Klinsmann may not be a savior, Emma, if only because the Peles and Maradonas of America are spending their days trying to be LeBron James or Adrian Peterson. But he has the one thing U.S. soccer has always lacked: star power.
Don't get me wrong—I'm sure Bob Bradley was a celebrity at his hometown diner. But his playing career ended at Princeton, the equivalent of an MLB manager who was a platoon player at Vanderbilt before being drafted in the 37th round and pursuing a career in sports management. Meanwhile, Klinsmann is one of the most decorated footballers in history. His 11 goals in World Cup play is tied for sixth all-time, just one behind Pele, and he was the first player ever to have at least three goals in three different World Cups. He was the captain of the German team at the '98 Cup, for God's sake! Has there ever been a U.S. player with even a tenth of Klinsmann's international success?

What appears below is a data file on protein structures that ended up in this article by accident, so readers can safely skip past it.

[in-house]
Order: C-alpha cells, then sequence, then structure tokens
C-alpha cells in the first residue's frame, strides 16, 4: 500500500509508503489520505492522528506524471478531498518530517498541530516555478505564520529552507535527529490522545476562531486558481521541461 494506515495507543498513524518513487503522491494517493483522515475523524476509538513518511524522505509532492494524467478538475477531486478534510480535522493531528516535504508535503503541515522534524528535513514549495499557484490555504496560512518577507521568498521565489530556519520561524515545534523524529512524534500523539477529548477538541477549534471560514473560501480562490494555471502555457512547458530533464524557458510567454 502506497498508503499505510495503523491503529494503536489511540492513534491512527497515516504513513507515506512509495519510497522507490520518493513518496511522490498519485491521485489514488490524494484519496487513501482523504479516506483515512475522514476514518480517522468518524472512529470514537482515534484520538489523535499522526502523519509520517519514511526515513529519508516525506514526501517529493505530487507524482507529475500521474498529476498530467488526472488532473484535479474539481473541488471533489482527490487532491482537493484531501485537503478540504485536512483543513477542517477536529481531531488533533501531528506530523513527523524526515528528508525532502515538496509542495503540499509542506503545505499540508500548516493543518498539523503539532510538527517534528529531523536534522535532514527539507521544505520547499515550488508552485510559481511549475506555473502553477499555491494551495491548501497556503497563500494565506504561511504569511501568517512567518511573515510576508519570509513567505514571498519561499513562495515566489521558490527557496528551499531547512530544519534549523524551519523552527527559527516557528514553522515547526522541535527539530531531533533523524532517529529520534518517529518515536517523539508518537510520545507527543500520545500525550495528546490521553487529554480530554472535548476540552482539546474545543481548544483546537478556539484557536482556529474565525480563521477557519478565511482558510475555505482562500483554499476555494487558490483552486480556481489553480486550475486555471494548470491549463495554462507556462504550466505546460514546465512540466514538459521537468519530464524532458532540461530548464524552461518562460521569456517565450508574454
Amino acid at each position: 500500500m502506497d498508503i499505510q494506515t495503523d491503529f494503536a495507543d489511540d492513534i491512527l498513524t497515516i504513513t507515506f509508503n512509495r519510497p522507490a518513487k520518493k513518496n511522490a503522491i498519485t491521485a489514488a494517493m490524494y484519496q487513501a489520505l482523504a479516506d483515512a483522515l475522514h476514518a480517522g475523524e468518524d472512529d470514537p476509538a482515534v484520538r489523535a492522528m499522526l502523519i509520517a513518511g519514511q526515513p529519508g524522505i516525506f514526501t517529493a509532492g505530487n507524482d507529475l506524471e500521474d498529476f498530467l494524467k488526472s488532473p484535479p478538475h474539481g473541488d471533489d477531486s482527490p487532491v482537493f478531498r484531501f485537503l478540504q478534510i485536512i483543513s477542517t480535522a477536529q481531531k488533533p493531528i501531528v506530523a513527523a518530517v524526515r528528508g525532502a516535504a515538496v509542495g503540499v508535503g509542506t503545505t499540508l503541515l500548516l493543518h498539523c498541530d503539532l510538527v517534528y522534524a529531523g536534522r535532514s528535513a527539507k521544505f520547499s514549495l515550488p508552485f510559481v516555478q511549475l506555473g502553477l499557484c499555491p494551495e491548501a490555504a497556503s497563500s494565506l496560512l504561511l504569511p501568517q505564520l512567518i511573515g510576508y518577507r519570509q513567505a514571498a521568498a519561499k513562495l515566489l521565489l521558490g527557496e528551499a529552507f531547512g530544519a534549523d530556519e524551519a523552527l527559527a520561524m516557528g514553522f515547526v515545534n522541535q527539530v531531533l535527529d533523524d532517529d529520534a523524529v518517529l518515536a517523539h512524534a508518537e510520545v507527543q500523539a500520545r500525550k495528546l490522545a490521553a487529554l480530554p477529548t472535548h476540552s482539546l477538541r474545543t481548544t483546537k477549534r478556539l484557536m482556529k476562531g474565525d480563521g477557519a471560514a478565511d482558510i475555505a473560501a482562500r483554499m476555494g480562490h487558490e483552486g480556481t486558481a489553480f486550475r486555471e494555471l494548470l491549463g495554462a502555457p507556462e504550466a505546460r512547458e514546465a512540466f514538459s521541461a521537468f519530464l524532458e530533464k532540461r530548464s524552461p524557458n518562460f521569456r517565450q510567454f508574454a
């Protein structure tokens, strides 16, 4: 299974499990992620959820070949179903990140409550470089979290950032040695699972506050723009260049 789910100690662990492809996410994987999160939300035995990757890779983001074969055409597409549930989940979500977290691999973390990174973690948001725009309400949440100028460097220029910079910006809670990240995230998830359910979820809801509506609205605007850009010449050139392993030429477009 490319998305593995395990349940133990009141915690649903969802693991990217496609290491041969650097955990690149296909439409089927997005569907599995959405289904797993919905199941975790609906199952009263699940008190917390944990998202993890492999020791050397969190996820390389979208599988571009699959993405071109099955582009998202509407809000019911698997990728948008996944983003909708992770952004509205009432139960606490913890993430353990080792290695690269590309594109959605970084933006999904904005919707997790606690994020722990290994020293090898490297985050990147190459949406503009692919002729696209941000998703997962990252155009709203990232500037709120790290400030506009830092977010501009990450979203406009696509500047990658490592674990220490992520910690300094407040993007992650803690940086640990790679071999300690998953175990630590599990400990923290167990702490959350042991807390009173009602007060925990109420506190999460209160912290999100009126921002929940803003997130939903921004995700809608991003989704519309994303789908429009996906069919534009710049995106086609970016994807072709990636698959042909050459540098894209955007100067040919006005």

I say no, unless you count Alexi Lalas's hair . And on a team with several very good players but no superstars, Klinsmann immediately becomes the face of U.S. soccer. We young people love famous faces, and if Klinsmann's goal is truly to "play more pickup" and develop talent from the bottom up, he should have a far easier time getting people on board than a guy who got his professional start at Proctor & Gamble.
Hampton? Are you as riveted by this as we all seem to be?